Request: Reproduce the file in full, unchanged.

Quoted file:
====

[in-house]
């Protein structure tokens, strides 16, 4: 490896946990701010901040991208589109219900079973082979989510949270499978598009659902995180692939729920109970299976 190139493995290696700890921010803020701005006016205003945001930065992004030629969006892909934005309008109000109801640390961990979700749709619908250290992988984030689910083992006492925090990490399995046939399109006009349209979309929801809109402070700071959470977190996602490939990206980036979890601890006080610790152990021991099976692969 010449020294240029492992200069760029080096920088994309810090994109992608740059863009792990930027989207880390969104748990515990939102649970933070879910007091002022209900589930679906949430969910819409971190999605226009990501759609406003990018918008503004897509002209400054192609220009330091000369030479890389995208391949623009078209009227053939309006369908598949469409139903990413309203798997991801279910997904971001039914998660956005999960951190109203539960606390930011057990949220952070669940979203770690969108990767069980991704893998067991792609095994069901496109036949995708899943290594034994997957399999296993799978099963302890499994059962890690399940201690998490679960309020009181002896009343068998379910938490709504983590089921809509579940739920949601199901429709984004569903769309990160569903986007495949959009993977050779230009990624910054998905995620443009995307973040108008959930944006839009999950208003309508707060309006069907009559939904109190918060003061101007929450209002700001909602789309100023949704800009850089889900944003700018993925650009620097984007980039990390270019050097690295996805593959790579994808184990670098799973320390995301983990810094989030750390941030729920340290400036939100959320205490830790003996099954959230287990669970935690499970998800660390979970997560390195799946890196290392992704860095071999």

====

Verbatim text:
[in-house]
């Protein structure tokens, strides 16, 4: 490896946990701010901040991208589109219900079973082979989510949270499978598009659902995180692939729920109970299976 190139493995290696700890921010803020701005006016205003945001930065992004030629969006892909934005309008109000109801640390961990979700749709619908250290992988984030689910083992006492925090990490399995046939399109006009349209979309929801809109402070700071959470977190996602490939990206980036979890601890006080610790152990021991099976692969 010449020294240029492992200069760029080096920088994309810090994109992608740059863009792990930027989207880390969104748990515990939102649970933070879910007091002022209900589930679906949430969910819409971190999605226009990501759609406003990018918008503004897509002209400054192609220009330091000369030479890389995208391949623009078209009227053939309006369908598949469409139903990413309203798997991801279910997904971001039914998660956005999960951190109203539960606390930011057990949220952070669940979203770690969108990767069980991704893998067991792609095994069901496109036949995708899943290594034994997957399999296993799978099963302890499994059962890690399940201690998490679960309020009181002896009343068998379910938490709504983590089921809509579940739920949601199901429709984004569903769309990160569903986007495949959009993977050779230009990624910054998905995620443009995307973040108008959930944006839009999950208003309508707060309006069907009559939904109190918060003061101007929450209002700001909602789309100023949704800009850089889900944003700018993925650009620097984007980039990390270019050097690295996805593959790579994808184990670098799973320390995301983990810094989030750390941030729920340290400036939100959320205490830790003996099954959230287990669970935690499970998800660390979970997560390195799946890196290392992704860095071999």